Thursday, June 5, 2014

This is why you find nutrition advice confusing

Earlier in the week, my colleague Elisa Zied emailed asking for my definition of “real food”, she also posted the question on Facebook. Many of her dietitian friends weighed in.  Some had eloquent explanations. You can read the article here but to summarize many said real food was “minimally processed” or “food you can grow yourself”, the way Mother Nature intended us to eat. Makes sense, right?
I was at my son’s soccer practice reading the post and rattled off a reply. I have noticed many parents feed their children what I would consider real food. Clients who I cannot convince to purchase organic anything are suddenly filling their kitchens with organic milk, eggs and fruit once they have children. Noting a disparity I will sometimes ask, "do you give your children artificial sweeteners or soda?" and they’ll quickly assure me “NEVER”. I also added that real foods aren’t generally packaged and that real foods don’t require factories. Again, I wasn’t writing a research article I was giving a quick opinion. However, it’s a statement I stand by and might tell a client or friend if they asked.
Not a minute later someone replied to my comment. I wasn’t aware opinions could be incorrect but I was told I was WRONG! By my definition hummus and yogurt weren’t real. I resisted the urge to get in a Facebook fight and said I’d stand by a diet of unpackaged food over packaged and processed food any time. Whatever.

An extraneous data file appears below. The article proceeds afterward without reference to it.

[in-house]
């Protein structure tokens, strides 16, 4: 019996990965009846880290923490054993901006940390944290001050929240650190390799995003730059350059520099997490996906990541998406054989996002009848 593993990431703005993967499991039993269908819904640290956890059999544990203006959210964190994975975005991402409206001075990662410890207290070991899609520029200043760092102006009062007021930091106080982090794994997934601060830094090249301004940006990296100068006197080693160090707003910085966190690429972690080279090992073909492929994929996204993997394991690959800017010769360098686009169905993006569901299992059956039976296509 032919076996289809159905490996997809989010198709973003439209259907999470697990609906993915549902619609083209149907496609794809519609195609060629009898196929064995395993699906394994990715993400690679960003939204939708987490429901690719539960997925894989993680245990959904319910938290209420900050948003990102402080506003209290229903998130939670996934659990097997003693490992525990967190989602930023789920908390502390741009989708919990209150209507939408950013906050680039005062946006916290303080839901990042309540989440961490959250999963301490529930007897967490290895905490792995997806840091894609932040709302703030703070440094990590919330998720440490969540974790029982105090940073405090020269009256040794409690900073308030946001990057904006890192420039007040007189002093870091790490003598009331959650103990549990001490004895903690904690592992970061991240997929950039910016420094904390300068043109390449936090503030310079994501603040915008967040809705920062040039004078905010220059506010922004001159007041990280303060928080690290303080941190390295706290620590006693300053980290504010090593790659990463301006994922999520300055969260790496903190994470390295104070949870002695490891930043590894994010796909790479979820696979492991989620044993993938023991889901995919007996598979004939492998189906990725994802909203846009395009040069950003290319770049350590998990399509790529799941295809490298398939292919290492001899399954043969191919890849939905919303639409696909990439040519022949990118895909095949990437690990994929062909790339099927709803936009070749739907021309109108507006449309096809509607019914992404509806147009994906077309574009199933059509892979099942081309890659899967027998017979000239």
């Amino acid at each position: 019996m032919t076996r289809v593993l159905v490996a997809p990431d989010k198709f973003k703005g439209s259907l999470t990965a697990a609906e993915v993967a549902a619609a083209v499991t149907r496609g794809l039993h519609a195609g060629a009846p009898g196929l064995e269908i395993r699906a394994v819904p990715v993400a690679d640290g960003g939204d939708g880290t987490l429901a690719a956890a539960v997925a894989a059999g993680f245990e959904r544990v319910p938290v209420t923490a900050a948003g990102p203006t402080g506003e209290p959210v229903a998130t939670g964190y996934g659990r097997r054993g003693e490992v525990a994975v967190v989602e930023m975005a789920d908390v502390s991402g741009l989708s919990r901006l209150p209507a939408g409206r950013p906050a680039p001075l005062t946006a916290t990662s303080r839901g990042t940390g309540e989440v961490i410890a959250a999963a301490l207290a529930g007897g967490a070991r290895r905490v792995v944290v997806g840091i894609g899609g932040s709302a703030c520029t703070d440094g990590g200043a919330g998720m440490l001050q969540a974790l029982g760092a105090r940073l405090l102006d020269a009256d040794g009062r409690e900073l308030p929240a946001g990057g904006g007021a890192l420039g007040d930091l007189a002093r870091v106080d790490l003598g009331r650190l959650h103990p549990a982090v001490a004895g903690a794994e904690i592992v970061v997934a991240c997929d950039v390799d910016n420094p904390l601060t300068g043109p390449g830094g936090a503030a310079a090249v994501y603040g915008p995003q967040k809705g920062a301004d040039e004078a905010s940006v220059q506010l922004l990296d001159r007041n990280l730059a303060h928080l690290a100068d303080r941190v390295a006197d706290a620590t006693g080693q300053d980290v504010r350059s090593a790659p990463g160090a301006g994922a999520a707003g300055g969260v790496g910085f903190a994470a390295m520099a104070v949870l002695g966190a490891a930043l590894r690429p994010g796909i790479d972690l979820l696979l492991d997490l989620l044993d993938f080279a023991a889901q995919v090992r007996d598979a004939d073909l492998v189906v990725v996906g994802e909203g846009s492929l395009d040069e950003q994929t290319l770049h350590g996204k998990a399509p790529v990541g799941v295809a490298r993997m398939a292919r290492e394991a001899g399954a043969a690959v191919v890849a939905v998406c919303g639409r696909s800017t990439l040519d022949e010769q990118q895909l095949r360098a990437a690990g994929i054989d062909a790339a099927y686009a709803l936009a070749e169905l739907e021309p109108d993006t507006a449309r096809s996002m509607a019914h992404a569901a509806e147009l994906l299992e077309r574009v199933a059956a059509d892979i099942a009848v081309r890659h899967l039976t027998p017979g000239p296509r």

This same person was quoted in the article saying, “terms like real food and clean eating are elitist.” Another dietitian felt the descriptor like “real food” is full of judgment. Here’s the thing, when it comes to food I’d rather be elitist than underachieving any day. The reason Michael Pollan, who is quoted at the start of the article, has such a platform is that he wasn’t afraid to hurt the public’s feelings by saying we need to eat plants, we need to eat foods with few ingredients and we need to cook. He also wasn't afraid to make waves with food companies (something many dietitians worry about especially if they are working with them).
I’ve written about the fact that the words thin and skinny are suddenly taboo. I’ve discussed  everything in moderation” which I’ve seen RDs use to include soda and cheez-its and things that aren’t even moderately good. If it’s judgmental to point out that we all can benefit from more greens, more fish and less sugar, food dyes and processed food I’m judgmental and I’m fine with it. Off to sip my snobbish green juice and “eat clean”.
What would be your definition of real food? What do you think of the term? Is it elitist?


17 comments:

  1. Melinda FriedmanJune 5, 2014 at 5:19 AM

    Love this Lauren!!! Totally agree with you!!! Especially after tuning into a Webinar with Dr. Mark Hyman last night!!